possible score on the first 255 levels (by eating every possible dot,
power pellet, fruit, and enemy) without losing a single life, and
using all extra lives to score as many points as possible on Level
The first person to achieve this score is Billy Mitchell of Hollywood,
Florida, who performed the feat in about six hours. Since
then, over 20 other players have attained the maximum score in
increasingly faster times. As of 2016[update], the world record,
according to Twin Galaxies, is held by David Race, who in 2013
attained the maximum possible score of 3,333,360 points in 3 hours, 28
minutes, and 49 seconds.
In December 1982, an eight-year-old boy, Jeffrey R. Yee, received a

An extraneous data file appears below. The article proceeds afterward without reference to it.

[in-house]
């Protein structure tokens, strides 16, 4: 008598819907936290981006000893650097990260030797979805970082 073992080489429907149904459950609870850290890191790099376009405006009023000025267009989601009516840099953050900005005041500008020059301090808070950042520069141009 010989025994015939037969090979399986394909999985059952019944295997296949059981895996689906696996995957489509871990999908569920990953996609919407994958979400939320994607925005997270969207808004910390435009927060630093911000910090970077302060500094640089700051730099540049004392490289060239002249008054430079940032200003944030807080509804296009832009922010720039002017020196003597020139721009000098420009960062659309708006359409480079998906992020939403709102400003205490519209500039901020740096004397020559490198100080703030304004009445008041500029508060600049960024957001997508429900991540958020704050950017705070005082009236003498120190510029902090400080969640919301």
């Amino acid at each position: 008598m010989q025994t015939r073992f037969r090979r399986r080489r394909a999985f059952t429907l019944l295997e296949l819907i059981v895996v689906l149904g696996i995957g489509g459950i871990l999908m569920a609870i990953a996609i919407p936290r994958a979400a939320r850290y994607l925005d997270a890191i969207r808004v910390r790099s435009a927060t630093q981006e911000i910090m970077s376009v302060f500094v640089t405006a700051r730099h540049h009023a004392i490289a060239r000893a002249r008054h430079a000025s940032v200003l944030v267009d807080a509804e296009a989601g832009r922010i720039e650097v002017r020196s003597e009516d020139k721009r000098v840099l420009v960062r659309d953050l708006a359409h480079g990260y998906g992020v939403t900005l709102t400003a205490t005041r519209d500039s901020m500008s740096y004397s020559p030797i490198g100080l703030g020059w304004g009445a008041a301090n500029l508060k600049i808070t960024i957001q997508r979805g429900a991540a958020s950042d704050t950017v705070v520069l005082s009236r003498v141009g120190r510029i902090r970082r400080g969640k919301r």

letter from U.S. President
Ronald Reagan congratulating him on a
worldwide record of 6,131,940 points, a score only possible if he had
passed the unbeatable Split-Screen Level. In September 1983,
Walter Day, chief scorekeeper at Twin Galaxies, took the US National
Video Game Team on a tour of the East Coast to visit video game
players who claimed they could get through the Split-Screen Level. No
video game player could demonstrate this ability. In 1999, Billy
Mitchell offered $100,000 to anyone who could pass through the
Split-Screen Level before January 1, 2000. The prize was never
The North American
Pac-Man cabinet design (left) differs significantly
from the Japanese Puck Man design (right).
Up into the early 1970s,
Namco primarily specialized in kiddie rides
for Japanese department stores. Masaya Nakamura, the founder of Namco,
saw the potential value of video games, and started to direct the
company toward arcade games, starting with electromechanical ones such
as F-1 (1976). He later hired a number of software engineers to
develop their own video games as to compete with companies like Atari,